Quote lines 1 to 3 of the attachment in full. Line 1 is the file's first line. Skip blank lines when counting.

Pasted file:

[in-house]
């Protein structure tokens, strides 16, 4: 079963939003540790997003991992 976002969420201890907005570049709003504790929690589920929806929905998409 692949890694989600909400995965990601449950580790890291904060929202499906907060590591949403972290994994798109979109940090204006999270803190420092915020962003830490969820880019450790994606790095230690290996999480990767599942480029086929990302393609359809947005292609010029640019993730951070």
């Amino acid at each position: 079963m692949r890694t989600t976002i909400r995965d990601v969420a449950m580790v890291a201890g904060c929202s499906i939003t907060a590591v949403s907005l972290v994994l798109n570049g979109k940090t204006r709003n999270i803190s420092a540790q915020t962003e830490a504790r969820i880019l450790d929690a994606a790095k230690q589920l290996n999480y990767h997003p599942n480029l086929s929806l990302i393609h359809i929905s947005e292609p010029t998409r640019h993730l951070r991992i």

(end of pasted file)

[in-house]
């Protein structure tokens, strides 16, 4: 079963939003540790997003991992 976002969420201890907005570049709003504790929690589920929806929905998409 692949890694989600909400995965990601449950580790890291904060929202499906907060590591949403972290994994798109979109940090204006999270803190420092915020962003830490969820880019450790994606790095230690290996999480990767599942480029086929990302393609359809947005292609010029640019993730951070």
């Amino acid at each position: 079963m692949r890694t989600t976002i909400r995965d990601v969420a449950m580790v890291a201890g904060c929202s499906i939003t907060a590591v949403s907005l972290v994994l798109n570049g979109k940090t204006r709003n999270i803190s420092a540790q915020t962003e830490a504790r969820i880019l450790d929690a994606a790095k230690q589920l290996n999480y990767h997003p599942n480029l086929s929806l990302i393609h359809i929905s947005e292609p010029t998409r640019h993730l951070r991992i």